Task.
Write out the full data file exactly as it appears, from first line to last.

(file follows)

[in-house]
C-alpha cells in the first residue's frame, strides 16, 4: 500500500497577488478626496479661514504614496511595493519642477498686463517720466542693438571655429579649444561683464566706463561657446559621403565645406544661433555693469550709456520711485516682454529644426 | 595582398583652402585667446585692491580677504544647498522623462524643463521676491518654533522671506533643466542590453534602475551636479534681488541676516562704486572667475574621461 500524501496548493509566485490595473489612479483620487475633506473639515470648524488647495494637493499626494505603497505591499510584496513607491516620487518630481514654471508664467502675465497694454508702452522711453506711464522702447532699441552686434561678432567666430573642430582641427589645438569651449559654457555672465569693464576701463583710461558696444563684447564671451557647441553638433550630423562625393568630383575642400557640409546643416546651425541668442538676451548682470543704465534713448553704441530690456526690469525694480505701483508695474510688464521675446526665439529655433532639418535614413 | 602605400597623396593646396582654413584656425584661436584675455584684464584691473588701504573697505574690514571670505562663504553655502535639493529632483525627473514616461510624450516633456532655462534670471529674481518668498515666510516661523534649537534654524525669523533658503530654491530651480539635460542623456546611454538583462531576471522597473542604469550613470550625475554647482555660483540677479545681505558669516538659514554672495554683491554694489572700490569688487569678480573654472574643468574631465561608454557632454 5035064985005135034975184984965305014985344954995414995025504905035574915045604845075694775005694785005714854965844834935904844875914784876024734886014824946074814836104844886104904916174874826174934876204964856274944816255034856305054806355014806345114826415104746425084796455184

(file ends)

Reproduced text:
[in-house]
C-alpha cells in the first residue's frame, strides 16, 4: 500500500497577488478626496479661514504614496511595493519642477498686463517720466542693438571655429579649444561683464566706463561657446559621403565645406544661433555693469550709456520711485516682454529644426 | 595582398583652402585667446585692491580677504544647498522623462524643463521676491518654533522671506533643466542590453534602475551636479534681488541676516562704486572667475574621461 500524501496548493509566485490595473489612479483620487475633506473639515470648524488647495494637493499626494505603497505591499510584496513607491516620487518630481514654471508664467502675465497694454508702452522711453506711464522702447532699441552686434561678432567666430573642430582641427589645438569651449559654457555672465569693464576701463583710461558696444563684447564671451557647441553638433550630423562625393568630383575642400557640409546643416546651425541668442538676451548682470543704465534713448553704441530690456526690469525694480505701483508695474510688464521675446526665439529655433532639418535614413 | 602605400597623396593646396582654413584656425584661436584675455584684464584691473588701504573697505574690514571670505562663504553655502535639493529632483525627473514616461510624450516633456532655462534670471529674481518668498515666510516661523534649537534654524525669523533658503530654491530651480539635460542623456546611454538583462531576471522597473542604469550613470550625475554647482555660483540677479545681505558669516538659514554672495554683491554694489572700490569688487569678480573654472574643468574631465561608454557632454 5035064985005135034975184984965305014985344954995414995025504905035574915045604845075694775005694785005714854965844834935904844875914784876024734886014824946074814836104844886104904916174874826174934876204964856274944816255034856305054806355014806345114826415104746425084796455184